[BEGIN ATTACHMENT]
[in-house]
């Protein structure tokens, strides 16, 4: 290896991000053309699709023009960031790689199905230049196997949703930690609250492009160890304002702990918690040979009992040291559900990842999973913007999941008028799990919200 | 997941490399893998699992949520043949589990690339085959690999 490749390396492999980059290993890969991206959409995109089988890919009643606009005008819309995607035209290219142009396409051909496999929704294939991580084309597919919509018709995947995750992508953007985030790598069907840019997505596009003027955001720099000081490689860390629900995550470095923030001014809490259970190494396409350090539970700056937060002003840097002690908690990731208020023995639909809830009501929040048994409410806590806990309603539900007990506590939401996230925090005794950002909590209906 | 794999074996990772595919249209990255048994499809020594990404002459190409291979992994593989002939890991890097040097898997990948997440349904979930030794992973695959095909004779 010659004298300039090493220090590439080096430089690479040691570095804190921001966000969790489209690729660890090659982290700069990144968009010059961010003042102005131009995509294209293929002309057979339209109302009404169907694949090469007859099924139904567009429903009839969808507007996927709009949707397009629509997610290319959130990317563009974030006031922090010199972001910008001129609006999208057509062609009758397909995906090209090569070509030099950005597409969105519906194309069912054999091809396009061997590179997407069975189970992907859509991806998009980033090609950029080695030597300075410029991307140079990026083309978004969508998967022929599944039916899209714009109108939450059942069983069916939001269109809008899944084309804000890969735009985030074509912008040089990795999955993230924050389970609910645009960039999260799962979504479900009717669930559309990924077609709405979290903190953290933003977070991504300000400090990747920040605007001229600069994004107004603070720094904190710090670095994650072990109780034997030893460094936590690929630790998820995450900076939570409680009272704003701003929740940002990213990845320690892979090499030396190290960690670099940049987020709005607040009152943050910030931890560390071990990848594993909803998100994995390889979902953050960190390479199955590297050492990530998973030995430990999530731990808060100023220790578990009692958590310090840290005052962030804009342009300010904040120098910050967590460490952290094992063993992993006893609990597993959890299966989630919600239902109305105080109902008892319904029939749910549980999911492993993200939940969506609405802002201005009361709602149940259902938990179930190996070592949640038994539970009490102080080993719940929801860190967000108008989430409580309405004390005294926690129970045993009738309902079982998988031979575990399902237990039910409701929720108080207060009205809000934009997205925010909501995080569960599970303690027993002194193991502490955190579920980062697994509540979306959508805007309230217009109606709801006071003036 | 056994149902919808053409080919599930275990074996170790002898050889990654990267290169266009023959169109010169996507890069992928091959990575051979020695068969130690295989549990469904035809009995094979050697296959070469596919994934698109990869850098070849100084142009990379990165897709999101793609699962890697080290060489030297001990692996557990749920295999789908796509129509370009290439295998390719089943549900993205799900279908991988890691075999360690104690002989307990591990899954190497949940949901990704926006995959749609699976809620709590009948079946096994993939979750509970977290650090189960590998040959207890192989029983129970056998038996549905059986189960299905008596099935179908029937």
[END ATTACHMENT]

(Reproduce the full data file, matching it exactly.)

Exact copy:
[in-house]
């Protein structure tokens, strides 16, 4: 290896991000053309699709023009960031790689199905230049196997949703930690609250492009160890304002702990918690040979009992040291559900990842999973913007999941008028799990919200 | 997941490399893998699992949520043949589990690339085959690999 490749390396492999980059290993890969991206959409995109089988890919009643606009005008819309995607035209290219142009396409051909496999929704294939991580084309597919919509018709995947995750992508953007985030790598069907840019997505596009003027955001720099000081490689860390629900995550470095923030001014809490259970190494396409350090539970700056937060002003840097002690908690990731208020023995639909809830009501929040048994409410806590806990309603539900007990506590939401996230925090005794950002909590209906 | 794999074996990772595919249209990255048994499809020594990404002459190409291979992994593989002939890991890097040097898997990948997440349904979930030794992973695959095909004779 010659004298300039090493220090590439080096430089690479040691570095804190921001966000969790489209690729660890090659982290700069990144968009010059961010003042102005131009995509294209293929002309057979339209109302009404169907694949090469007859099924139904567009429903009839969808507007996927709009949707397009629509997610290319959130990317563009974030006031922090010199972001910008001129609006999208057509062609009758397909995906090209090569070509030099950005597409969105519906194309069912054999091809396009061997590179997407069975189970992907859509991806998009980033090609950029080695030597300075410029991307140079990026083309978004969508998967022929599944039916899209714009109108939450059942069983069916939001269109809008899944084309804000890969735009985030074509912008040089990795999955993230924050389970609910645009960039999260799962979504479900009717669930559309990924077609709405979290903190953290933003977070991504300000400090990747920040605007001229600069994004107004603070720094904190710090670095994650072990109780034997030893460094936590690929630790998820995450900076939570409680009272704003701003929740940002990213990845320690892979090499030396190290960690670099940049987020709005607040009152943050910030931890560390071990990848594993909803998100994995390889979902953050960190390479199955590297050492990530998973030995430990999530731990808060100023220790578990009692958590310090840290005052962030804009342009300010904040120098910050967590460490952290094992063993992993006893609990597993959890299966989630919600239902109305105080109902008892319904029939749910549980999911492993993200939940969506609405802002201005009361709602149940259902938990179930190996070592949640038994539970009490102080080993719940929801860190967000108008989430409580309405004390005294926690129970045993009738309902079982998988031979575990399902237990039910409701929720108080207060009205809000934009997205925010909501995080569960599970303690027993002194193991502490955190579920980062697994509540979306959508805007309230217009109606709801006071003036 | 056994149902919808053409080919599930275990074996170790002898050889990654990267290169266009023959169109010169996507890069992928091959990575051979020695068969130690295989549990469904035809009995094979050697296959070469596919994934698109990869850098070849100084142009990379990165897709999101793609699962890697080290060489030297001990692996557990749920295999789908796509129509370009290439295998390719089943549900993205799900279908991988890691075999360690104690002989307990591990899954190497949940949901990704926006995959749609699976809620709590009948079946096994993939979750509970977290650090189960590998040959207890192989029983129970056998038996549905059986189960299905008596099935179908029937």